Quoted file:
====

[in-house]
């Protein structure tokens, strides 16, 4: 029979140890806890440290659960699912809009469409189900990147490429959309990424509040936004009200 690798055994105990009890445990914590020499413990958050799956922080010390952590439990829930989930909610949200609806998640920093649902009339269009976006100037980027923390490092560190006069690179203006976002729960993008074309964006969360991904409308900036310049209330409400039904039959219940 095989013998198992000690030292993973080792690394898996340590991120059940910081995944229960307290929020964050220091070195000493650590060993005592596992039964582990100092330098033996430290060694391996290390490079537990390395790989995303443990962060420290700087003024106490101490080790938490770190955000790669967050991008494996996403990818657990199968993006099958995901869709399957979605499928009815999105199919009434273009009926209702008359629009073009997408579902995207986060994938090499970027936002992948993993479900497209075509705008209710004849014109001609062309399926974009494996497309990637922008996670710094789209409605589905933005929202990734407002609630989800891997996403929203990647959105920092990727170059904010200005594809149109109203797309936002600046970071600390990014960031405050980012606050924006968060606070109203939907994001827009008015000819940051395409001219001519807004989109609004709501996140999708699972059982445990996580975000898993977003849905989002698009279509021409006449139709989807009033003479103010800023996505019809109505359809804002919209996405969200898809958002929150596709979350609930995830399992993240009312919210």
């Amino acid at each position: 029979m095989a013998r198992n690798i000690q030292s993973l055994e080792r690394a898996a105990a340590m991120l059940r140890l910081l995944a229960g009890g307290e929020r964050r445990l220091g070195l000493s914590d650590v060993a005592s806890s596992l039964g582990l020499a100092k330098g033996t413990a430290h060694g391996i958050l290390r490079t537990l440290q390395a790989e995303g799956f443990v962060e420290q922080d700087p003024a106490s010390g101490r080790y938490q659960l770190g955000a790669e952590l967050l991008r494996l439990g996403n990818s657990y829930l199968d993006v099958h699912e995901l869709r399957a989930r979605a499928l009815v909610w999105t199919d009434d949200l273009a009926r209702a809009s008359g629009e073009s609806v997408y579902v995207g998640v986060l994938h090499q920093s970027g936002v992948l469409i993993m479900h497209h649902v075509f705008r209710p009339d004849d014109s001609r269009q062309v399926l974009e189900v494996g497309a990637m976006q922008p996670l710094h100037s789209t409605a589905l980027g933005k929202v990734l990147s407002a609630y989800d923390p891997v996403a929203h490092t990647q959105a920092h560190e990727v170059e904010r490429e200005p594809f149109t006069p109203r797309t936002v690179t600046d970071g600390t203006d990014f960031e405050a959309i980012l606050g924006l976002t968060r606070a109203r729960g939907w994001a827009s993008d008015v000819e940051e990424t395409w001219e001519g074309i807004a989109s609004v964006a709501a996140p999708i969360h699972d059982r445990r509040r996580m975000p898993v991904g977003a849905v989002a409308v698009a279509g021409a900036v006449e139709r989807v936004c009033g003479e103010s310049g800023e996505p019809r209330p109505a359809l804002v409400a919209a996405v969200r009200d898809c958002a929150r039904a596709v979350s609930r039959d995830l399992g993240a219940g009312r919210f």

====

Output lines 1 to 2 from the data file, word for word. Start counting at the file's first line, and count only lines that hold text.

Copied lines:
[in-house]
């Protein structure tokens, strides 16, 4: 029979140890806890440290659960699912809009469409189900990147490429959309990424509040936004009200 690798055994105990009890445990914590020499413990958050799956922080010390952590439990829930989930909610949200609806998640920093649902009339269009976006100037980027923390490092560190006069690179203006976002729960993008074309964006969360991904409308900036310049209330409400039904039959219940 095989013998198992000690030292993973080792690394898996340590991120059940910081995944229960307290929020964050220091070195000493650590060993005592596992039964582990100092330098033996430290060694391996290390490079537990390395790989995303443990962060420290700087003024106490101490080790938490770190955000790669967050991008494996996403990818657990199968993006099958995901869709399957979605499928009815999105199919009434273009009926209702008359629009073009997408579902995207986060994938090499970027936002992948993993479900497209075509705008209710004849014109001609062309399926974009494996497309990637922008996670710094789209409605589905933005929202990734407002609630989800891997996403929203990647959105920092990727170059904010200005594809149109109203797309936002600046970071600390990014960031405050980012606050924006968060606070109203939907994001827009008015000819940051395409001219001519807004989109609004709501996140999708699972059982445990996580975000898993977003849905989002698009279509021409006449139709989807009033003479103010800023996505019809109505359809804002919209996405969200898809958002929150596709979350609930995830399992993240009312919210």